Starlink Dishes Will Shut Down if They Reach 122° Fahrenheit

A Starlink beta user in Arizona lost internet service for over seven hours when his satellite dish made a thermal shutdown.
Loukia Papadopoulos

Elon Musk has been aiming for internet speeds of 1Gbps but before he achieves this lofty goal he might want to take a look at how well his satellite dishes work. A new report by Ars Technica, is revealing that dishes perform thermal shutdowns when they reach 122° Fahrenheit (50° Celsius).

A user called Martin discovered this the hard way when his internet stopped working and he received the following error messages which he shared online on a Reddit post: "Offline: Thermal shutdown." The dish "overheated" and "Starlink will reconnect after cooling down."

He reached out to Starlink support which said that "Dishy will go into thermal shutdown at 122°F and will restart when it reaches 104° F (50° and 40° Celsius respectively)" He even tried to water down the dish to cool it down which worked but only temporarily.

"The fix was temporary," he told Ars Technica. "When I stopped the sprinkler, [the dish] heated back up and would cycle back on for a few minutes and go back down for thermal shutdown. The overheating started that day about 11:30 am and came back for good about 7 pm... I'm currently headed to a hardware store to get materials to build a solar shade/sail around the dish to see if it doesn't impact connection and speed."

Is this SpaceX's fault?

No, SpaceX has stated that Dishy McFlatface can operate from 22° below zero up to 104° Fahrenheit (-30° to 50° Celsius). Unfortunately when it comes to electronics, overheating is a big issue and one that is not easily resolved.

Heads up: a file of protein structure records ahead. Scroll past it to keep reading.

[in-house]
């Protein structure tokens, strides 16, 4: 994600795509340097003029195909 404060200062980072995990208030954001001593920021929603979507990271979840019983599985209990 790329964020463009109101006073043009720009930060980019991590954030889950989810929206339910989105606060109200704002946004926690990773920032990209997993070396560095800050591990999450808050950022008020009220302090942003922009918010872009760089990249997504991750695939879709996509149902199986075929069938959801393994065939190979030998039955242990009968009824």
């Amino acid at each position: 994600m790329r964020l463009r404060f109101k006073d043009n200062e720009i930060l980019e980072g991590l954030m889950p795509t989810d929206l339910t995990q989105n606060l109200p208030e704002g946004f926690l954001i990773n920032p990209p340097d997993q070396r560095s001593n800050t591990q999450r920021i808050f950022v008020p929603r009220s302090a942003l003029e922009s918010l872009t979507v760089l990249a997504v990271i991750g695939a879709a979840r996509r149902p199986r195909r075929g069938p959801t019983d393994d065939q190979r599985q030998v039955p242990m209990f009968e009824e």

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It should also be noted that Starlink service isn’t 100% operational yet, it's still in beta. Current customers are forewarned to expect periodic outages until the satellite constellation is more fully built out and reviewers say Starlink is great when it works, but it’s still unreliable.

As for the heat, Martin has another explanation. "I'm thinking the radiating heat from the ground is effectively cooking the bottom of the dish, [while] the top of the dish is cooked by the sun," Martin told Ars. He is currently looking to build some shade for the dish and maybe even get a HAM radio tower to lift the dish off the ground. We wish Martin good luck with his ingenious ideas.

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